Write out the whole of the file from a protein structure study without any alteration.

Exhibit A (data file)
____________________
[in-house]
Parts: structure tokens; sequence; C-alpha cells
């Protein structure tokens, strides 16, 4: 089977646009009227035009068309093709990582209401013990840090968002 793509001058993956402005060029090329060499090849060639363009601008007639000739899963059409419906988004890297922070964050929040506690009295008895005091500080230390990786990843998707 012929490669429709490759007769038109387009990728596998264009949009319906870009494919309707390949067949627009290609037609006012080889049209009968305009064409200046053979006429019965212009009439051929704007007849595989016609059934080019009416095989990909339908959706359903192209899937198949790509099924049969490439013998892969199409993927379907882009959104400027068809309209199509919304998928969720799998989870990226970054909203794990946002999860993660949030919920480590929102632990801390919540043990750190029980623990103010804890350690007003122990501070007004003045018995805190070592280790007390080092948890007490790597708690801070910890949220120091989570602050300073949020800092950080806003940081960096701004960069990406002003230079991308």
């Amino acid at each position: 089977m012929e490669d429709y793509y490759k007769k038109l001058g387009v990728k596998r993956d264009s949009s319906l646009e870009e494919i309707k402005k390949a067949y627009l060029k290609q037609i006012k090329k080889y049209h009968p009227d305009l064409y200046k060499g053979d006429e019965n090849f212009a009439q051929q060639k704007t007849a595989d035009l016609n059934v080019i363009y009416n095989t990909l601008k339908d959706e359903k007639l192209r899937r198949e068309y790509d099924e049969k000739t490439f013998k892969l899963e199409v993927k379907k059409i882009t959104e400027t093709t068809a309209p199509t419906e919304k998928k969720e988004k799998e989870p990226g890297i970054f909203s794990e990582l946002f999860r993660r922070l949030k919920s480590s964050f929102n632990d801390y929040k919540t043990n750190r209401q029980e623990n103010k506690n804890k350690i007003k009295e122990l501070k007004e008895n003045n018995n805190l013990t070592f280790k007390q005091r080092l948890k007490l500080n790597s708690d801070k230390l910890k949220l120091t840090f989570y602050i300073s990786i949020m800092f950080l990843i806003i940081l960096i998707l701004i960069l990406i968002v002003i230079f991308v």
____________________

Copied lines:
[in-house]
Parts: structure tokens; sequence; C-alpha cells
């Protein structure tokens, strides 16, 4: 089977646009009227035009068309093709990582209401013990840090968002 793509001058993956402005060029090329060499090849060639363009601008007639000739899963059409419906988004890297922070964050929040506690009295008895005091500080230390990786990843998707 012929490669429709490759007769038109387009990728596998264009949009319906870009494919309707390949067949627009290609037609006012080889049209009968305009064409200046053979006429019965212009009439051929704007007849595989016609059934080019009416095989990909339908959706359903192209899937198949790509099924049969490439013998892969199409993927379907882009959104400027068809309209199509919304998928969720799998989870990226970054909203794990946002999860993660949030919920480590929102632990801390919540043990750190029980623990103010804890350690007003122990501070007004003045018995805190070592280790007390080092948890007490790597708690801070910890949220120091989570602050300073949020800092950080806003940081960096701004960069990406002003230079991308």
């Amino acid at each position: 089977m012929e490669d429709y793509y490759k007769k038109l001058g387009v990728k596998r993956d264009s949009s319906l646009e870009e494919i309707k402005k390949a067949y627009l060029k290609q037609i006012k090329k080889y049209h009968p009227d305009l064409y200046k060499g053979d006429e019965n090849f212009a009439q051929q060639k704007t007849a595989d035009l016609n059934v080019i363009y009416n095989t990909l601008k339908d959706e359903k007639l192209r899937r198949e068309y790509d099924e049969k000739t490439f013998k892969l899963e199409v993927k379907k059409i882009t959104e400027t093709t068809a309209p199509t419906e919304k998928k969720e988004k799998e989870p990226g890297i970054f909203s794990e990582l946002f999860r993660r922070l949030k919920s480590s964050f929102n632990d801390y929040k919540t043990n750190r209401q029980e623990n103010k506690n804890k350690i007003k009295e122990l501070k007004e008895n003045n018995n805190l013990t070592f280790k007390q005091r080092l948890k007490l500080n790597s708690d801070k230390l910890k949220l120091t840090f989570y602050i300073s990786i949020m800092f950080l990843i806003i940081l960096i998707l701004i960069l990406i968002v002003i230079f991308v």